In this publication: Gold prices are down by 3.5% so far in March after a strong start to the year. Despite this we think that gold prices have been relatively resilient as the dollar failed to rally substantially as a result of the behaviour in US real yields. US real yields will continue to drive gold prices and the US dollar.170308-Pullback-in-gold-prices-3.pdf (208 KB)
There has been a lot of focus recently on the sell-off in precious metal prices including gold prices. Since the start of March, they have lost between 7% (platinum prices) and 0.5% (palladium). Gold prices have fallen by around 3.5%, following the strong start to the year. In this report we focus on the reasons behind the sell-off in gold prices and assess whether we were too early or not to upgrade our gold price outlook on 2 March 2017.
Resilient despite the recent sell-off…
Despite the recent sell-off we think that gold prices have been very resilient, given the circumstances. For a start, financial markets have now fully priced in a rate hike by the US Fed in March. As a result the 2y US Treasury yields have risen beyond the peak in December 2016 of 1.30% and currently are just below 1.34%. In December, gold prices made a low of USD 1,121 per ounce. So despite the higher 2y US Treasury yields gold prices currently are about USD 90 higher than in December 2016. However, financial markets have not yet fully priced in the 3 rate hikes that Fed has communicated (also our base case). In addition, US equity markets have risen strongly this year. Often, a strong rise in equity markets coincides with considerably weaker gold prices. This has not been the case this year. Interesting to note is that the pull back in the Dow Jones has coincided with the pull back in gold prices.
…because of the US dollar’s reluctance to rally and US real yields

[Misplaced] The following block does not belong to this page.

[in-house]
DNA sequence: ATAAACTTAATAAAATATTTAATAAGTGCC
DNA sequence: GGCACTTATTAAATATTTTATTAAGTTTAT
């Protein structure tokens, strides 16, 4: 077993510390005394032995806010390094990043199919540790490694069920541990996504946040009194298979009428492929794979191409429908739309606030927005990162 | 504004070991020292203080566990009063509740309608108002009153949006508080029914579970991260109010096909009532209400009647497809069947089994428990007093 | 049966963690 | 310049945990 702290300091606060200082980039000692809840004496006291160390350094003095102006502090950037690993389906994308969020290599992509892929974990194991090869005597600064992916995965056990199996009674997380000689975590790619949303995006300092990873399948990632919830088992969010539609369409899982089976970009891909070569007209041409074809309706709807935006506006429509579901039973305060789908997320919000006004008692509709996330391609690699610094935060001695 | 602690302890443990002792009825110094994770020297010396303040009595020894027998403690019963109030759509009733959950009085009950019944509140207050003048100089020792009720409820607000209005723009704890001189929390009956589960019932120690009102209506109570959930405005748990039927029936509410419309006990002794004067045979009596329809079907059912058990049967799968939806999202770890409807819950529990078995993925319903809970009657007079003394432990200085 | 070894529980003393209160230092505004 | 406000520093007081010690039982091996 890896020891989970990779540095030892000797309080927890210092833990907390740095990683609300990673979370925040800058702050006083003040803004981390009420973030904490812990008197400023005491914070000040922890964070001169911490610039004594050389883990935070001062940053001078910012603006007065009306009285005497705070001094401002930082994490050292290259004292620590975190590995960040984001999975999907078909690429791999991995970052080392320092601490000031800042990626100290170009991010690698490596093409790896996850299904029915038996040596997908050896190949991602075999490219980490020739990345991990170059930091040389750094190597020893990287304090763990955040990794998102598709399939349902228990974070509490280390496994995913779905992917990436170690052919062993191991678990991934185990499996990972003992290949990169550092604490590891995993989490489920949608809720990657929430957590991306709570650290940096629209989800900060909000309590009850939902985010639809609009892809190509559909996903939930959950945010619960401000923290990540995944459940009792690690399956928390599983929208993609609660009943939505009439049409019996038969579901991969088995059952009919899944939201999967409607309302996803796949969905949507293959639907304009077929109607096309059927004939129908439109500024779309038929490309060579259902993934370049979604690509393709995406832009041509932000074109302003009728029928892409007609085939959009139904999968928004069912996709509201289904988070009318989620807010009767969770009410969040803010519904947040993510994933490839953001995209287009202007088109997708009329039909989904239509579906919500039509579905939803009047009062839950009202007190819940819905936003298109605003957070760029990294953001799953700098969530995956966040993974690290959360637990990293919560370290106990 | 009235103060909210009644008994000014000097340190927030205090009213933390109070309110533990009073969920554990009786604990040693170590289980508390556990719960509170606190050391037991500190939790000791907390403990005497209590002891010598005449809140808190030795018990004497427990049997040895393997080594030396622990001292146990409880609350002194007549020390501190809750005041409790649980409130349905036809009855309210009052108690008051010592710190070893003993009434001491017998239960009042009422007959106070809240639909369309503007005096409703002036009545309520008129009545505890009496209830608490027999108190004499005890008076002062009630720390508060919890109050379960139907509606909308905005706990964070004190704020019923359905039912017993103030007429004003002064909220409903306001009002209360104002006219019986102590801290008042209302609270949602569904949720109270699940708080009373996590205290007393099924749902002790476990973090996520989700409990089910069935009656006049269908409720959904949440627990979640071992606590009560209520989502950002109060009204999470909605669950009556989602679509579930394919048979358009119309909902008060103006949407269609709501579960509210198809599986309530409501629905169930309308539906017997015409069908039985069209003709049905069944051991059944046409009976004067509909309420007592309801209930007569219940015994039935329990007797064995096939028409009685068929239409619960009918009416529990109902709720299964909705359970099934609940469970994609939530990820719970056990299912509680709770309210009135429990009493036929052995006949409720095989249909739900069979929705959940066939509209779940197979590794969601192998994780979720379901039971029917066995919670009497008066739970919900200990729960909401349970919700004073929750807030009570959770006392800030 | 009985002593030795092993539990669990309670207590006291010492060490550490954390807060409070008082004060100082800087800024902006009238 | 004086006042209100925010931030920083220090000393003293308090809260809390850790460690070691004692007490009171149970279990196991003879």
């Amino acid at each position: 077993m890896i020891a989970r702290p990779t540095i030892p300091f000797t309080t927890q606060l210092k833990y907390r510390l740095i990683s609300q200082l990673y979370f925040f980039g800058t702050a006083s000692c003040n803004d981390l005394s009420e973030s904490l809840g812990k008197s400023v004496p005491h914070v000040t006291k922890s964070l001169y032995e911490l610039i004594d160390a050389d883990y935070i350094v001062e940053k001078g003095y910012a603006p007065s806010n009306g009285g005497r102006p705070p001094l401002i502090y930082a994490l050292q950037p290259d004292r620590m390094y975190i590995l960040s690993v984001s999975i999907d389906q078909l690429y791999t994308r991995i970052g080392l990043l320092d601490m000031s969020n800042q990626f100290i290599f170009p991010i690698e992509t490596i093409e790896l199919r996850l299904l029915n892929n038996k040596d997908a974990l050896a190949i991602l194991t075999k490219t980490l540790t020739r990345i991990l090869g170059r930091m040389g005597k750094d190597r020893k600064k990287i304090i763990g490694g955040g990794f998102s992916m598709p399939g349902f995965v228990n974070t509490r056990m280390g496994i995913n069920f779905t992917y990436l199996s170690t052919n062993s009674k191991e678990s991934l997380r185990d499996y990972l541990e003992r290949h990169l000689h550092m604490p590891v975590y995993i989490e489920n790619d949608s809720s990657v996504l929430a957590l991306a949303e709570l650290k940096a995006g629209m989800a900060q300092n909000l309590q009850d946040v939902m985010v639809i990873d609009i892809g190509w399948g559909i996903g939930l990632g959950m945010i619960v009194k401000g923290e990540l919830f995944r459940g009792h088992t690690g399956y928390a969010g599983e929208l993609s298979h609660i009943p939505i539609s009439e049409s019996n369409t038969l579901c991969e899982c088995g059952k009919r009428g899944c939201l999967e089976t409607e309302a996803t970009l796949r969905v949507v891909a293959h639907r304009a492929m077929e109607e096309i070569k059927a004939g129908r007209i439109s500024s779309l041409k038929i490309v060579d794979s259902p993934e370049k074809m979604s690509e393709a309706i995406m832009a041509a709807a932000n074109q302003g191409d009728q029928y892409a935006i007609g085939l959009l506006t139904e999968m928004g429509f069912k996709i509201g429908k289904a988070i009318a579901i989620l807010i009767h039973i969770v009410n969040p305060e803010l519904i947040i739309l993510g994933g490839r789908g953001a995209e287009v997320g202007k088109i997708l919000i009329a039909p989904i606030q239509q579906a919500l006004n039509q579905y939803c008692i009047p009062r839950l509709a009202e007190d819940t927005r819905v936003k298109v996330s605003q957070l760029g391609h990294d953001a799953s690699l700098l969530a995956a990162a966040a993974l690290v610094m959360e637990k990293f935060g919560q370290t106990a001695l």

The relative resilience in gold prices can be fully explained by two crucial drivers. First, the behaviour of US real yields and, second, the US dollar (which is also affected by US real yields). US real yields are the dominant driver for gold prices and the US dollar. In January and February, US real yields (based on inflation expectations) declined, pushing the US dollar lower and gold prices higher. However, over the recent days these real yields have edged higher, supporting the US dollar and weighing on gold prices. This modest pickup in real yields may continue in the coming weeks but we expect them to peak later in the year, which will probably result in a rebound in gold prices. In the near-term, there is a risk that slightly higher US real yields may push gold prices temporarily below USD 1,200 per ounce, but this would not make us doubt our outlook. In fact, some pullback after the strong rally at the start of the year doesn’t come as a surprise to us. Having said that, it will be interesting to see the reaction of the US dollar to important US data releases this week, such as the US employment report on Friday. If hourly earnings come in around expectations and the rest of the US employment report is strong, the US dollar will probably profit. However, if hourly earnings are much higher than expected and the rest of the report is also strong investors may start to worry that the Fed is behind the curve. It is likely that this will weigh on the dollar and support gold prices.